Dry Times

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Some readers might be participating in a rather new practice called “dry January.” After the holiday celebrations, they are taking the month of January to abstain from alcohol. It’s sort of the calm after the storm, and doctors are touting the value of taking a drinking break. Among the benefits are better sleep, weight loss, more energy, lower cholesterol, lower blood pressure and improved mood.

Psychologists also note that when people take a break from drinking, they have a chance to assess their relationship with alcohol. Some realize that they live better, parent better, and love better without it. Others discover they can’t live without it and by the second week of January they are back to their regular consumption.

I’m not a prohibitionist – drinking alcohol appropriately doesn’t worry me. But I have seen how drinking can negatively affect people and those they love. First on the list is driving while drunk. There is a hardly a day when there isn’t an accident on Long Island roads that was a result of impaired driving. For the fortunate, the accident results in fines – up to $2000, another $2,500- $3,500 in legal fees and if the driver’s license is suspended, there is the cost of Uber rides or getting family members to drive you around. For the less fortunate, add on injury to self or others, or in the most severe cases, the death of one or more people. The risk of drinking is not worth it when getting behind the wheel. Unfortunately this is one mortal sin that is too common.

Public drunkenness is usually imagined as a drunk person stumbling up an alley outside a bar, or a loud incoherent passenger on a subway. But sometimes it’s as near as the person sitting next to you on the bleachers, cheering on your child’s team. Coaches report that drinking among parents has been a problem for some time now. One local Long Island sports league has recently posted banners that read “Stay Sober in the Stands.” Those Yeti tumblers aren’t just filled with water. While those who are drinking think they are getting harmless pleasure from their inebriation, others – including their children – are observing heightened irrationality, crude talk and behavior, and embarrassment that their mom or dad is drunk again.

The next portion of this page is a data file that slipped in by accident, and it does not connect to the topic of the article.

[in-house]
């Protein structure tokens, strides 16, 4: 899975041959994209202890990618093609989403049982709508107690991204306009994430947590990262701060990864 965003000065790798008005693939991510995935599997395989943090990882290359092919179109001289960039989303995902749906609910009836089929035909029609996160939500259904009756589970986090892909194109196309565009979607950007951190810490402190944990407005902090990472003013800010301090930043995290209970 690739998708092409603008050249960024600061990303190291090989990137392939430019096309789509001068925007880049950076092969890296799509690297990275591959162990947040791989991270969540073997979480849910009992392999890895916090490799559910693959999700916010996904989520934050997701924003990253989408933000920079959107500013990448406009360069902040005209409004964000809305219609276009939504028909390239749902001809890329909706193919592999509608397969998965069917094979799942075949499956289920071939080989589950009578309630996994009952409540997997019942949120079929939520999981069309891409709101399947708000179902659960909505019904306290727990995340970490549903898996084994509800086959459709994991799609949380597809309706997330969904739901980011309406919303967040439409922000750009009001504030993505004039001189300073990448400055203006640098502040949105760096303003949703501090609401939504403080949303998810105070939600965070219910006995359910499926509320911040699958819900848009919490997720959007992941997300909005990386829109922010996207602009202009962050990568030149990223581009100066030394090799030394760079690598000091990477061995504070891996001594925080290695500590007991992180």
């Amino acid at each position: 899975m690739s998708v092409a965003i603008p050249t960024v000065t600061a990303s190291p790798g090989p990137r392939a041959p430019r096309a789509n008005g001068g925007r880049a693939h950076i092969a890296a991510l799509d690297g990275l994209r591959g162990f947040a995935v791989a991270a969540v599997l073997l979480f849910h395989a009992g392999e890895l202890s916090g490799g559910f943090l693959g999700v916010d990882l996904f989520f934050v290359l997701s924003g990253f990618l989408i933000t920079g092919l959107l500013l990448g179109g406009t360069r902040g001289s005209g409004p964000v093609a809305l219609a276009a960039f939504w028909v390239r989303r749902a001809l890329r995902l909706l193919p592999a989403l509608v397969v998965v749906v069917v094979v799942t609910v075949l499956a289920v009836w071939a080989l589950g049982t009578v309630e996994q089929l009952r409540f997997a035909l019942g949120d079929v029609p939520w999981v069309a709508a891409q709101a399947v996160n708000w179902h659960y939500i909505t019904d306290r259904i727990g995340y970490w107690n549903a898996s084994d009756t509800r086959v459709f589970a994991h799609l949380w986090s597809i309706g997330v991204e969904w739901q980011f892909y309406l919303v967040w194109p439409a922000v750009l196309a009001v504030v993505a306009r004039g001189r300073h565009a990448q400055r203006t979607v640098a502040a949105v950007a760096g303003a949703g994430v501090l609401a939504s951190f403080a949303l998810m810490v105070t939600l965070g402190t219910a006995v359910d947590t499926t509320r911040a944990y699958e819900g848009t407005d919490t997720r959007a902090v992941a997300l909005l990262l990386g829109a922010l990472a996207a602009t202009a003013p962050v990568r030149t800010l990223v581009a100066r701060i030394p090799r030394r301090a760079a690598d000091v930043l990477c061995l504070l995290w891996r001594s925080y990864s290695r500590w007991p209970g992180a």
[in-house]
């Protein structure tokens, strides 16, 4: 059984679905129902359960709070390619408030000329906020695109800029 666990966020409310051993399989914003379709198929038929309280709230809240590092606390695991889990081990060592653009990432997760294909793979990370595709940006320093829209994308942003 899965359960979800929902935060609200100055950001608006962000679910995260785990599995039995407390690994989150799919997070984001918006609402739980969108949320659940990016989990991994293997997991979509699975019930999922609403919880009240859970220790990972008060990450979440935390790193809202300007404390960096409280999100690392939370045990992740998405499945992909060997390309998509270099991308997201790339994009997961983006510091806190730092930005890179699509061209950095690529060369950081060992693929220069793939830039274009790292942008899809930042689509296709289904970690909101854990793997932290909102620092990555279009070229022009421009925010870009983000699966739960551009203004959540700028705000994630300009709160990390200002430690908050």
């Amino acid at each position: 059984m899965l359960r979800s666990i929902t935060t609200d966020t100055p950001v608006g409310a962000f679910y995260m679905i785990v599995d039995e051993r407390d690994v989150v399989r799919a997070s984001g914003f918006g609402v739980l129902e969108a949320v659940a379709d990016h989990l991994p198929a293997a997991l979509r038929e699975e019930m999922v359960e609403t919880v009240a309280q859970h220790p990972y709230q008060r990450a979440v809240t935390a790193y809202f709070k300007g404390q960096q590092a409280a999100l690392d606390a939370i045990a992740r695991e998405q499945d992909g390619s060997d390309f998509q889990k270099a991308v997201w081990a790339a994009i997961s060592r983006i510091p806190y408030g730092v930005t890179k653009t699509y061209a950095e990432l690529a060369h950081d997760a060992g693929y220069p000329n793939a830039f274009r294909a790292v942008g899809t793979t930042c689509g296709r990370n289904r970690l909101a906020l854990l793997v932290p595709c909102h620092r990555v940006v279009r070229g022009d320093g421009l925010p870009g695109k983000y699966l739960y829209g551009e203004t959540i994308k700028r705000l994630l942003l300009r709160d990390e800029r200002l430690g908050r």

Private drunkenness at home is no better. There is a big difference between enjoying beer or wine with a meal and needing to “take the edge off” in order to face the day, the night, or anytime in between. Kids need their parents to be alert, to be interactive, and to bug them about what they are doing. Drunk parents are satisfied that “the kids are alright” because they have slipped into their own addictive world of the internet and they aren’t bothering mommy or daddy.

So while I appreciate the benefits of the Dry January movement, I’d like to suggest that as the new year is beginning that we consider what I’ll call “Dry Times.” Let’s take a sober look at the obvious moments to refrain from being “under the influence.” Then schedule dry times during those activities and events.

While those who love us might not give us an extra hug of thanks because we don’t drink at certain times, I’m sure they will notice and appreciate our efforts. And if anyone finds that they cannot keep to their dry time schedule, it is time to recognize that they are powerless over alcohol. And if that’s the case, it would be good to discuss this with loved ones and seek out support to live lives unfettered by addiction.

1 COMMENT

  1. Thank U Father Ralph. This was very well said. I hope people will heed your words and give “Dry times” a chance. It will give children a good example of who people really are & how much they are loved by them. Children will have much better memories of their loved one’s when they are older. If parents will only try
    “Dry Times”.

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